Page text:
Official Publication for the Jordanian Royal Medical Services

Acute rejection after pediatric kidney transplantation at Queen Rania Abdullah Hospital for children –Jordan

Mahdi Qasem Frehat, MD*. Reham Issa Mardini, MD*. Ghazi moh’d Al-salaita, MD*. Jwaher Thiab Al-bderat, MD*. Aghadir Mohammad Alhadidi, MD


Objective: Acute kidney rejection (AKR) is considered one of the most importantmedical post-transplant complications. It is associated with significant percentage of graft outcome of our patients with AKR.Our aim of this study is to clarify our center incidence of acute rejection and to discuss our experience in treatment of acute rejection.

Methods: This is a retrospective chart review study conducted in Queen Rania Abdallah Hospital for children which is a referral center in Jordan for pediatric kidney transplant, for all children who underwent kidney transplant and followed by the nephrology department over a period extended between 2004 and 2018. The age of patients ranged from 4-14 years. We studied the files of all the transplanted patients and who developed AKR. The following data were recorded: age of patients at the time of kidney transplant, sex, the primary disease, relation to the donor, time when acute rejection developed after kidney transplant, and being preemptive transplant or not.

Signs and symptoms at the presentation, creatinine level post rejection, histopathologic features on kidney biopsy, immunosuppressant drugs post kidney transplant and the treatment modalities of acute rejection all were reported for each patient.

The outcome of the treatment in the form of graft loss and the mortality were reported in the study. 

Results: The total number of patients who received kidney transplant during the last 15 years from 2004-2018 was 127. With male to female ratio was 1.2:1. 24 patients (18.9%) developed acute rejection (AR). Acute cellular rejection (ACR) accounts for 79.2% (19 patients) while acute antibody mediated rejection (a AMR) 20.8% (5 patients). Mean age of kidney transplant patients was 10.2±3.6years. The most common primary causes that end up with acute cellular rejection were neurogenic bladder (33.3%), focal segmental glomerulosclerosis (23.8%). The acute mediated antibody rejection was seen in 3 patients with focal segmental glomerulosclerosis and in 2 patients with reflux nephropathy. 33% of patients with AR lost their grafts and mortality rate was 12.5%.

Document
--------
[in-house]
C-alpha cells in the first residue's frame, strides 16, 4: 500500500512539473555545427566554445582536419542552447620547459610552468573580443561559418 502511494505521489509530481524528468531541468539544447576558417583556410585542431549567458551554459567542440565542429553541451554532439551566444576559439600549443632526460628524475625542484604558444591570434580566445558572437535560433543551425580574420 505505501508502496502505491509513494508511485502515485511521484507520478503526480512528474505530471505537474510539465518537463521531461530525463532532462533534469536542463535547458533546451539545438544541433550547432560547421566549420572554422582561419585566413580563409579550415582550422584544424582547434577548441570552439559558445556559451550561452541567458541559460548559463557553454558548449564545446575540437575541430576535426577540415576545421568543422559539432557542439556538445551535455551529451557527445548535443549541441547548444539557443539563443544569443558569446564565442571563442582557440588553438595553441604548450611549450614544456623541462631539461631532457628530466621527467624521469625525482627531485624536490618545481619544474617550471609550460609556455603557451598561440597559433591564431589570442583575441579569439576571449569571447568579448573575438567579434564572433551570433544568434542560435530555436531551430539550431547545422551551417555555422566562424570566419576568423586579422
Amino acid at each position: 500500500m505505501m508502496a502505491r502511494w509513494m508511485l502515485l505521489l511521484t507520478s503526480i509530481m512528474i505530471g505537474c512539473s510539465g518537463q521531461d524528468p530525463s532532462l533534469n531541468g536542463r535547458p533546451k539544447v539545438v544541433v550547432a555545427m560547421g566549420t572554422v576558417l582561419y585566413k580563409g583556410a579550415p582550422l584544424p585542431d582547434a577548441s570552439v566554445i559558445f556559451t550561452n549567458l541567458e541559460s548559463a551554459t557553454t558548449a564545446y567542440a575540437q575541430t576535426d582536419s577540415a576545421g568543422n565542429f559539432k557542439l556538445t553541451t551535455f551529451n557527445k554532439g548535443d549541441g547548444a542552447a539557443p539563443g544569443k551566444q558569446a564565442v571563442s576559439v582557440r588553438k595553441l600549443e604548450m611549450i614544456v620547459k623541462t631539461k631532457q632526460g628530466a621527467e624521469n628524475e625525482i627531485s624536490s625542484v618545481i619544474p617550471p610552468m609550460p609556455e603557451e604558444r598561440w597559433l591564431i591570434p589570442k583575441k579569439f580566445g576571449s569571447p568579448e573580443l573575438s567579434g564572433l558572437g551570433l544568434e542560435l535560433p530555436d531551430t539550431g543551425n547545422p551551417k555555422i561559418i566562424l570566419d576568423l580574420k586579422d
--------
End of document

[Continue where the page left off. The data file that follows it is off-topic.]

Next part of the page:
Conclusion: Acute kidney rejection is a serious complication post kidney transplant. Early diagnosis and compliance to treatment have a great impact on the outcome of AR.
Key words: Acute cellular rejection (ACR), Acute rejection (AR), Antibody mediated rejection (AMR),
 Kidney transplant. 

JRMS August 2019; 26(2):6-16/ DOI: 10.12816/0053284


 Acute renal allograft rejection is deterioration in the kidney function associated with pathological changes in the kidney biopsy usually in the first year post-transplant but more often occurs in the first six months post-transplant where after that it mostly associated with noncompliance of immunosuppressive drugs. 

In general it is divided into two major types  according to the histopathology: acute antibody-mediated rejection and acute cellular rejection with some cases have amixed type.(1)
There is a dramatic fall in the incidence of acute rejection in the recent years due to introduction of potent immunosuppressive drugs but still there is challenge to decrease the associated side effects of these drugs.